Thursday, September 29, 2005

Lumpers and Splitters (or: Tying up Loose Ends, Part II)

Whokay...It's been a doozy of a week (have you ever been abandoned by an attending doctor because there's another emergency crashing two feet away, while trying to suture up a puncture wound and put in a drain--which you have never done before--in a dog that's barely anesthetized and it turns out needs to be intubated and put on gas anesthesia and then get sewn up which you are told to do three different ways by three different people? Yup. That was my night yesterday). But I am working through these loose ends, and this brings me to the whole lumpers and splitters thing (other things I'd rather: May 4th post).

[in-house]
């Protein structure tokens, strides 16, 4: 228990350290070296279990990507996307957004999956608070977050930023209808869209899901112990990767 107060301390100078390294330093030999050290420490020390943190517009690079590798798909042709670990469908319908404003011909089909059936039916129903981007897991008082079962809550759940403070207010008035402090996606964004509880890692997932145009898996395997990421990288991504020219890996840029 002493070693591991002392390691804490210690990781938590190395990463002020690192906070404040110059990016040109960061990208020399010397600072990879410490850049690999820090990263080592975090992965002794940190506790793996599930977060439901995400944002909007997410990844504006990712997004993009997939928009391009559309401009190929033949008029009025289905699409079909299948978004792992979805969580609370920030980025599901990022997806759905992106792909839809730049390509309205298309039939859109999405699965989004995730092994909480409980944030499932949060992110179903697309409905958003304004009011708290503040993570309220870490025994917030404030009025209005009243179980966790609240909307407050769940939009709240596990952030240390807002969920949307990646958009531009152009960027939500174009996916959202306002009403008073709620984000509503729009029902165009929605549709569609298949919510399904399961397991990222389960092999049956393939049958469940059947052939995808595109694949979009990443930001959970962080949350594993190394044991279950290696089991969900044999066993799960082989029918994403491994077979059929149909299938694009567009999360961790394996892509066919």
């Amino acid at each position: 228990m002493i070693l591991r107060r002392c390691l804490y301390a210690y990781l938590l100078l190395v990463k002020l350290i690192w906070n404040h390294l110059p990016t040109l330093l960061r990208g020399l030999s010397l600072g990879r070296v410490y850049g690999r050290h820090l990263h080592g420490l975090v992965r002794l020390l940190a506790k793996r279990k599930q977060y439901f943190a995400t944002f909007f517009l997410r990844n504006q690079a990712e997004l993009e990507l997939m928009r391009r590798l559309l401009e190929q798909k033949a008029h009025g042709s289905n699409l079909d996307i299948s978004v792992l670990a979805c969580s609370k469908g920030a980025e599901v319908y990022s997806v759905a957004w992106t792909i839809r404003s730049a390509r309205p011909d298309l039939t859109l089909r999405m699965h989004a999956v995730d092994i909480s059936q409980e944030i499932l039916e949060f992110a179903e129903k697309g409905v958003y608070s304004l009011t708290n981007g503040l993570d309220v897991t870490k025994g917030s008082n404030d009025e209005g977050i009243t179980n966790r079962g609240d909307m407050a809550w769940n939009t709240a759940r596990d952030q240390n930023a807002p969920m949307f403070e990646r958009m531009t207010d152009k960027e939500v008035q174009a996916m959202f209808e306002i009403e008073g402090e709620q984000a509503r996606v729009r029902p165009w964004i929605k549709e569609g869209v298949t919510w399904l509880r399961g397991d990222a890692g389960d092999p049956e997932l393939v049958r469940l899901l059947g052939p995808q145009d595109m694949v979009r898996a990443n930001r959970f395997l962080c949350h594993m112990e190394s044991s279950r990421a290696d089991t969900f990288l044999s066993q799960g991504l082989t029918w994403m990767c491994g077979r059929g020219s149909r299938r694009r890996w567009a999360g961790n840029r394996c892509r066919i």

This originally comes from some anthropology class in college, and it struck me as a wonderful explanatory paradigm from which to explain how certain people think. And despite its binary nature (which I think with some justification is looked upon as questionable in these post-modern-multiple-voices-multiple-reality times) I have found that it's still a useful party trick in explaining how people learn from or misunderstand one another. It goes like this: in anthropology, specifically, you often see that the person going full ignorant blast into another culture is either so struck by the intricacies and nuances of that culture that they do their utmost to describe its uniqueness; holding up its difference ultimately as a counterpoint to our own. This is a splitter (as in of hairs). And then there are the Claude Levi-Strausses of the world, who wish to delve into the underlying likeness of humans everywhere; a starting point with many variations, but still, variations in which they point out the likeness in certain customs, similar organizing principles, etc. Lumpers. Now, it would be reductionist (I've ALWAYS wanted to use that in a sentence, ever since my liberal arts education ruined me for honest labor) to say that splitters dehumanize, or that lumpers biologize or gloss over. Like all binary organizing principles, when applied in extremes, it is ridiculous and even dangerous. And like all binaries, it tends to get flavored by that massive sticky-fingers-in-everyone's-pie dichotomy of good vs. bad (as in, if I am a _____, and you are a ----, then _____ is good, and ----- must be bad). But as a spectrum, you may find yourself consistently on one side or another. So anthropology might have meant something kind of specific by lumpers and splitters (as in how one might approach another culture), but I like to use it in the wider world.